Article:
Noémie Merlant and Zoé Wittock Discuss Jumbo

While in Berlin, Germany for the 2020 Berlin Film Festival (Berlinale) CineVino met up with Zoé Wittock, the director of Jumbo and Noémie Merlant, rising French actress who is the star of the movie. Jumbo premiered at the 2020 Sundance Film Festival. In this interview we talk about Noémie’s dedication to the craft, the theme of Objectum Sexuality, Zoé’s advice for young filmmakers and the power of belief.

Eric Ethan: Noémie Merlant, what was it like working with Zoé Wittock?

Noémie Merlant: Well, what is nice is she really likes to go.. I don’t know if I speak well, but she likes to go deeper into the work.

Zoé Wittock: Yeah to dig deeper into the character and the work.

Noémie Merlant: Yeah, and it’s a mix of work and joyful work and to always go further. That is what I like, the challenge. And she is like that. We have a big complicity with that.

Zoé Wittock: Yeah, it was fun she can take it anywhere, you know. As a director it is so fun to work with her because you are like “oh take it left” and she is like “okay!” And you say take it right and she says “okay!” she is willing to take a risk on it. She takes a chance on things and I think it’s also about trust because then she is unafraid  I think and just going for it. To take on a role like that, you have to be courageous in some way.

Eric: Do you have any advice for filmmakers? For young female filmmakers?

Zoé Wittock: My advice would be just for young filmmakers generally, because I think if at the time when I started film people had made me realize that I was a female filmmaker and that it might be harder because of that then maybe I would not I have had the courage to do it, because I really want to generalize it because keep on to that passion and keep on going straight like a bulldozer. If you doubt, just keep going. And it’s about faith and it’s about listening to yourself and really believing that you can make it. And if you believe in yourself other people at some point will start believing in you. That power is so strong. It’s the power of belief, which actually the movie is talking about. Like, when you believe in something it is real to you and if you are strong enough you can make it real to the people around you.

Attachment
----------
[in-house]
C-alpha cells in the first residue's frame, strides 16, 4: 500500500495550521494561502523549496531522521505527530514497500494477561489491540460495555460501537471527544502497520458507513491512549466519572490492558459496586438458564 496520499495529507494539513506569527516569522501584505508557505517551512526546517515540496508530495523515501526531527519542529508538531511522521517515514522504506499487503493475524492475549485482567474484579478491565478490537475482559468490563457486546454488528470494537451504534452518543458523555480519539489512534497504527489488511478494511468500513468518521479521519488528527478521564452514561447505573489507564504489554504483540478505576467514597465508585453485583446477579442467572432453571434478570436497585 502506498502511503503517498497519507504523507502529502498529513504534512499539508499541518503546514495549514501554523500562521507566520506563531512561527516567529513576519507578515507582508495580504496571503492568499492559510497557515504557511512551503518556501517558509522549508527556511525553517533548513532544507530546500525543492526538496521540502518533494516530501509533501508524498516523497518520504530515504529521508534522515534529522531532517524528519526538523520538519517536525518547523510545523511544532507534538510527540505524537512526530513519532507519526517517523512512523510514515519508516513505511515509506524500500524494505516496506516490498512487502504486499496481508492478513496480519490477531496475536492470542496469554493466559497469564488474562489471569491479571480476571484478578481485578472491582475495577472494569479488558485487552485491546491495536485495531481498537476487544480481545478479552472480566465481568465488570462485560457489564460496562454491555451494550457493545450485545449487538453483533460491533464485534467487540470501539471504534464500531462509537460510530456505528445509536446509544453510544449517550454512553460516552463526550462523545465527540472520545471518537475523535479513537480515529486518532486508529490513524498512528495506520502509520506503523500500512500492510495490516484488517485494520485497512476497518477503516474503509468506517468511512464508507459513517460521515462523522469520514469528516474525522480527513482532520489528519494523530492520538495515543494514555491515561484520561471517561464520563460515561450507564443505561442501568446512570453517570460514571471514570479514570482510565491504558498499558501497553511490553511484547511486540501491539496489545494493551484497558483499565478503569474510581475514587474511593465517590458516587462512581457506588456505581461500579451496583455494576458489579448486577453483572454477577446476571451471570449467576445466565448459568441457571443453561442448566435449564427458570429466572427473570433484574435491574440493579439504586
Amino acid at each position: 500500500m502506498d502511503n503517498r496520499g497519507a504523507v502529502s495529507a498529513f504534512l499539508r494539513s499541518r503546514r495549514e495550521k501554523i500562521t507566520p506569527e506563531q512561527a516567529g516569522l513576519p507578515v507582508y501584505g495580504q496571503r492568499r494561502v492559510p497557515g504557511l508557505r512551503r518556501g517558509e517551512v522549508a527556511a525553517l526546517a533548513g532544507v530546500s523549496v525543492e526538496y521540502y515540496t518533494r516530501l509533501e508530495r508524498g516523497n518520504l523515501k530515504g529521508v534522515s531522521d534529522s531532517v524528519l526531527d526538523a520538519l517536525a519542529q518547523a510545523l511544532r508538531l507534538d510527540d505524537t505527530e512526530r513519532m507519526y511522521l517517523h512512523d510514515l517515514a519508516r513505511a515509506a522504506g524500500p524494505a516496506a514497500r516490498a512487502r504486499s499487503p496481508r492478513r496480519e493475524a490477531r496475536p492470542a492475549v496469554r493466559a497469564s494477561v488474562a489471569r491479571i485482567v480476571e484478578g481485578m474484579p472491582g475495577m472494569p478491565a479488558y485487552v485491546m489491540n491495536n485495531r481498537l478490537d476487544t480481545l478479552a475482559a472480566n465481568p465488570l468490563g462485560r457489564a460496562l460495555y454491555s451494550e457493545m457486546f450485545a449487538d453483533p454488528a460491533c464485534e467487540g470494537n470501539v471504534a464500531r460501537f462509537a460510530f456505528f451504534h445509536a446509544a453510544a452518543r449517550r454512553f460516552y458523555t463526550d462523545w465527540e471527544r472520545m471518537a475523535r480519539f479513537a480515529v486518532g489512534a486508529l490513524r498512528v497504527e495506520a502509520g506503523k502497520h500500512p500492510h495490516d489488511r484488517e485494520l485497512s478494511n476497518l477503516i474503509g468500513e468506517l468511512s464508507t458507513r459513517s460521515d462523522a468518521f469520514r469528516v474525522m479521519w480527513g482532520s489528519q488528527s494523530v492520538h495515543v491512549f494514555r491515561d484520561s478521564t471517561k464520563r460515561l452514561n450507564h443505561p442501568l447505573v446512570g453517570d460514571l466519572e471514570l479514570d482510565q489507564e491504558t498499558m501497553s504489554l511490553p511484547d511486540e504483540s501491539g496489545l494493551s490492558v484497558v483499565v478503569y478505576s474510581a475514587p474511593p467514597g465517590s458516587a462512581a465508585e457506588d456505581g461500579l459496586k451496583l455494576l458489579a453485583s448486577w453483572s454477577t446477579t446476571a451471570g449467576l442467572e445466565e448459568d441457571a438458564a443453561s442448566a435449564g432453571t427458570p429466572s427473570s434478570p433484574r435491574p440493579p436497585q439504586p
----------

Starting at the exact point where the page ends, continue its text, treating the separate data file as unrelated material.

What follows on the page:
Eric: Please share a brief synopsis of what your film Jumbo about?
Zoé Wittock: The film is about a mother and a daughter. They are living together and they have a very fusional relationship and the daughter who is very introvert works at a fun fair, at an attraction park at night. And one night, one of the machines comes to life and she starts a relationship with that machine which she will decide to share with her mother even though she is not very happy about it. So the movie is about that relationship with the machine and how that family, the mother kind of responds to it.

Eric: How did you approach the subject of Objectum Sexuality?

Zoé Wittock: It’s interesting because you might have a tendency to study Objectum Sexuality on the spectrum of mental illness potentially and kind of like a doctor looking at a patient, and the audience being that curious like she is the freak and we are the curious people looking in on it. To keep the distance. But when you are treating it like a love story, and trying to get the audience to engage with that person and to understand them really and not just to understand them intellectually but emotionally, then it becomes probably more challenging for the audience but at the same time so much more rewarding when you are there at the end of the film you are like wow, I actually feel happy and sad for this character. And you know, Noémie is so authentic in how she approaches the character. Like, when you are playing that character, she believe so much that she in love with that ride. There is not one moment where you question it. And I thought, if I was going to do a fiction instead of a documentary, we needed to be able to explore the power of authenticity and the power of belief that I was talking about before.

Jumbo previously premiered at the 2020 Sundance Film Festival and is currently screening as part of the Generations section of the 2020 Berlinale.

Leave a Comment

Your email address will not be published. Required fields are marked *

Scroll to Top